LeadershipEarlier this month I had an opportunity to examine my leadership style in order to learn more about my leadership characteristics. I took the leadership assessment test created by Lee Bolman and Terrence Deal in Reframing Organizations. The Leadership Orientations assessment is keyed to four different conceptions of organizations and of the task of organizational leadership. Lee Bolman and Terry Deal in Reframing Organizations present these orientations as four frames; a distinct way of thinking about leadership and organizations. My goal was to leverage this information in order to become a better leader. The following represents my results:

My leadership style according to the self-assessment indicates that I am adept in working in all four leadership frames. The majority of my scores range from the 50-59th to 60-69th percentile with the only outlier Human Resources at the 30-39th percentile, although it’s my highest score at 17. My scores overall range from 12 to 17, with the highest percentile leadership frame being Political (but it’s the lowest score of 12, go figure).

The leadership assessment suggest my primary leadership style is Political. However, I do not feel that I “emphasize the importance of building a power base: allies, networks, coalitions and that a good leader is an advocate and negotiator who understands politics and is comfortable with conflict” (Bolman & Deal, n.d.). I certainly believe (as indicated by the overall assessment results) that being Political is part of being a good leader, but not a predominate trait.

One strength of my leadership style is that I utilize all four frames. However, the weakest frame is in Human Resources and that indicates that I am NOT best at facilitating and being participative, supporting and empowering others. This is an area in which I thought would be my strongest leadership trait.

The Four Frames Are:

STRUCTURAL LEADERS: emphasize rationality, analysis, logic, facts, and data. They are likely to believe strongly in the importance of clear structure and well-developed management systems. A good leader in the structural leader’s view is someone who thinks clearly, makes the right decisions, has good analytic skills, and can design structures and systems that get the job done.

HUMAN RESOURCE LEADERS: emphasize the importance of people. They endorse the view that the central task of management is to develop a good fit between people and organizations. They believe in the importance of coaching, participation, motivation, teamwork, and good interpersonal relations. A good leader in the view of a human resource leader is a facilitator and participative manager who supports and empowers others.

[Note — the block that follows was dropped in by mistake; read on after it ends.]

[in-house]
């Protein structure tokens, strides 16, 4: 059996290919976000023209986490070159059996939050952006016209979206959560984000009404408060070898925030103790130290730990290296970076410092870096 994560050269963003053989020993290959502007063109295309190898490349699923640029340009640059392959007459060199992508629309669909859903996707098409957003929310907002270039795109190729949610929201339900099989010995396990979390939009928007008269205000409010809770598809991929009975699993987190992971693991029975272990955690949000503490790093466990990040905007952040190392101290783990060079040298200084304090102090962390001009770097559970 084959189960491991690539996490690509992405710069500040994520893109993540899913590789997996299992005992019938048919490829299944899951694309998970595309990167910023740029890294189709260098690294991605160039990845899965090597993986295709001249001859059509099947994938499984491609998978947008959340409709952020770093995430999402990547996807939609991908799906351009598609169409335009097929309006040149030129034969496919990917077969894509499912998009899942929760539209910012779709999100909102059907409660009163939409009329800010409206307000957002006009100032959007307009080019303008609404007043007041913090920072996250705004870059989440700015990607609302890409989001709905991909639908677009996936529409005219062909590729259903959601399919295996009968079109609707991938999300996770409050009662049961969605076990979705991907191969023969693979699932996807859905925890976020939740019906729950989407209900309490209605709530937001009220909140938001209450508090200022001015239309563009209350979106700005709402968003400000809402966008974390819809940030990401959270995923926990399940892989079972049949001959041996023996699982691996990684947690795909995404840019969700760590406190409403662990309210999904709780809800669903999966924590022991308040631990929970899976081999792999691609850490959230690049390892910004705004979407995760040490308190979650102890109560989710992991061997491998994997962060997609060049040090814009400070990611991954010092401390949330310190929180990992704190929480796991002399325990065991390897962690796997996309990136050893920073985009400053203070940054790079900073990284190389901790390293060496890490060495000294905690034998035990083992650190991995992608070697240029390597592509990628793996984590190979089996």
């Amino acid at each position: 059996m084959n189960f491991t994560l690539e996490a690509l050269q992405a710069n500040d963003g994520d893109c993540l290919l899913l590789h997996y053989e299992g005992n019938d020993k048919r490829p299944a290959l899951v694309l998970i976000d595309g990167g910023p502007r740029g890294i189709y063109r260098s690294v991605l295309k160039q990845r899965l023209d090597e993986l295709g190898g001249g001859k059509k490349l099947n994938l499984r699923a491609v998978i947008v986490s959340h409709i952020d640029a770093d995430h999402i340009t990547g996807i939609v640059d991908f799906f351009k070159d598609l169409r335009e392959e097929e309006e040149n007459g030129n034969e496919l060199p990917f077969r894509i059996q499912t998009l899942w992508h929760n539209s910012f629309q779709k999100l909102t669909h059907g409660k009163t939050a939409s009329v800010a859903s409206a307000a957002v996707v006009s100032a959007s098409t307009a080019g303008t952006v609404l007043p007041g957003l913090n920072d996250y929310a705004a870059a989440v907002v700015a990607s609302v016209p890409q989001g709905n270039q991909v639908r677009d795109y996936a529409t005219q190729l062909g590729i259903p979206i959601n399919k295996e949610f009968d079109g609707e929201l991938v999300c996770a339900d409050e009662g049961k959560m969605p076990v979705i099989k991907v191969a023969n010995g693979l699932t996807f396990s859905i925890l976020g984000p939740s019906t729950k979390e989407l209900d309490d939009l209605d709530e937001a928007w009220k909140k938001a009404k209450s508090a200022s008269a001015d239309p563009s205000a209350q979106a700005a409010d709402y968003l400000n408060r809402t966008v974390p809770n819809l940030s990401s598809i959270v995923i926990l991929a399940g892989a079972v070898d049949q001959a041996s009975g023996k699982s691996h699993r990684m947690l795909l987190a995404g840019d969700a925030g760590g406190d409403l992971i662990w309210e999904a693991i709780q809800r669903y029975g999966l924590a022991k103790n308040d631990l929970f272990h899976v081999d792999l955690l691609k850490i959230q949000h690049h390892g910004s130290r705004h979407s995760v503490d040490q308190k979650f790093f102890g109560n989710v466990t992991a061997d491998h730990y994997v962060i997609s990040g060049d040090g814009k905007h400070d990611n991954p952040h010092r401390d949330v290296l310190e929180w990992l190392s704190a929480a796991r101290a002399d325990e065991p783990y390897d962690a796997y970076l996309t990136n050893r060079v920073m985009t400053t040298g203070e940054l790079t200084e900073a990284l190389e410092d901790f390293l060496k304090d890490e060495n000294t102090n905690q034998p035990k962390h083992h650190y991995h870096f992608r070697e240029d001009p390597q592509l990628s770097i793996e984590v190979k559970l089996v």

POLITICAL LEADERS: believe that managers and leaders live in a world of conflict and scarce resources. The central task of management is to mobilize the resources needed to advocate and fight for the unit’s or the organization’s goals and objectives. Political leaders emphasize the importance of building a power base: allies, networks, coalitions. A good leader to a political leader means an advocate and negotiator who understands politics and is comfortable with conflict.

SYMBOLIC LEADERS: believe that the essential task of management is to provide vision and inspiration. They rely on personal charisma and a flair for drama to get people excited and committed to the organizational missions. A good leader in their view is a prophet and visionary, who uses symbols, tells stories, and frames experience in ways that give people hope and meaning.

The leadership assessment states “Your raw scores alone do not provide a full picture of your leadership orientations in relation to other leaders’. Most leaders rate themselves considerably higher on the human resources and structural frames than the political and symbolic frames. Paradoxically, Bolman and Deal have found that the political and symbolic frames, which may puzzle or even repel many, are actually more critical for effective leadership (Bolman & Deal, n.d). The leadership assessment states that all four frames are critical for leading organizations successfully, but few leaders are adept with working in all four frames. This is something I will continue to strengthen and I would encourage everyone to take this assessment to put you on the road to becoming a better leader!

(Visited 159 times, 1 visits today)